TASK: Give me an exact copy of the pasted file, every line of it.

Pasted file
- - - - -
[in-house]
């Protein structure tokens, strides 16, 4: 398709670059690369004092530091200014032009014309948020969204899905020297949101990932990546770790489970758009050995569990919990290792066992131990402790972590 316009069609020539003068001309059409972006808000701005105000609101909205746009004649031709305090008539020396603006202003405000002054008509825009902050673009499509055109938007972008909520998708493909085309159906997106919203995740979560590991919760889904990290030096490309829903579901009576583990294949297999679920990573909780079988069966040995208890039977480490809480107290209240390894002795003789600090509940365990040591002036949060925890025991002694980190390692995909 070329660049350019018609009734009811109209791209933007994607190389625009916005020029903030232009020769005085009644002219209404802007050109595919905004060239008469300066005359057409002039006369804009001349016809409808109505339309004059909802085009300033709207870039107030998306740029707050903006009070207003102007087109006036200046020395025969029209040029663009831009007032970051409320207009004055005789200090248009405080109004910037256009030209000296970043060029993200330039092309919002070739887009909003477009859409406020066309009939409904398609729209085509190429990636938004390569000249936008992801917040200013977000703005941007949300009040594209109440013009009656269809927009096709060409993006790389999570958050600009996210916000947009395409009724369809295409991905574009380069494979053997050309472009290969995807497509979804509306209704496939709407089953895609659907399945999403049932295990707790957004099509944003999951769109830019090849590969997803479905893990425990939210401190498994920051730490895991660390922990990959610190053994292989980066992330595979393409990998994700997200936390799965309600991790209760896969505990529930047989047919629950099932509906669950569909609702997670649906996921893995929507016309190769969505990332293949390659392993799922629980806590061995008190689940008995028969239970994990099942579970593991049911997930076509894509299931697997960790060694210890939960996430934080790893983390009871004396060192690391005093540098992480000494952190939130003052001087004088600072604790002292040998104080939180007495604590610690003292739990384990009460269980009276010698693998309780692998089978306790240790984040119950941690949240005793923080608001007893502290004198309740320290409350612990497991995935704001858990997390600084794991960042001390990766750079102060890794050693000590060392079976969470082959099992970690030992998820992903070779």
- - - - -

[in-house]
């Protein structure tokens, strides 16, 4: 398709670059690369004092530091200014032009014309948020969204899905020297949101990932990546770790489970758009050995569990919990290792066992131990402790972590 316009069609020539003068001309059409972006808000701005105000609101909205746009004649031709305090008539020396603006202003405000002054008509825009902050673009499509055109938007972008909520998708493909085309159906997106919203995740979560590991919760889904990290030096490309829903579901009576583990294949297999679920990573909780079988069966040995208890039977480490809480107290209240390894002795003789600090509940365990040591002036949060925890025991002694980190390692995909 070329660049350019018609009734009811109209791209933007994607190389625009916005020029903030232009020769005085009644002219209404802007050109595919905004060239008469300066005359057409002039006369804009001349016809409808109505339309004059909802085009300033709207870039107030998306740029707050903006009070207003102007087109006036200046020395025969029209040029663009831009007032970051409320207009004055005789200090248009405080109004910037256009030209000296970043060029993200330039092309919002070739887009909003477009859409406020066309009939409904398609729209085509190429990636938004390569000249936008992801917040200013977000703005941007949300009040594209109440013009009656269809927009096709060409993006790389999570958050600009996210916000947009395409009724369809295409991905574009380069494979053997050309472009290969995807497509979804509306209704496939709407089953895609659907399945999403049932295990707790957004099509944003999951769109830019090849590969997803479905893990425990939210401190498994920051730490895991660390922990990959610190053994292989980066992330595979393409990998994700997200936390799965309600991790209760896969505990529930047989047919629950099932509906669950569909609702997670649906996921893995929507016309190769969505990332293949390659392993799922629980806590061995008190689940008995028969239970994990099942579970593991049911997930076509894509299931697997960790060694210890939960996430934080790893983390009871004396060192690391005093540098992480000494952190939130003052001087004088600072604790002292040998104080939180007495604590610690003292739990384990009460269980009276010698693998309780692998089978306790240790984040119950941690949240005793923080608001007893502290004198309740320290409350612990497991995935704001858990997390600084794991960042001390990766750079102060890794050693000590060392079976969470082959099992970690030992998820992903070779």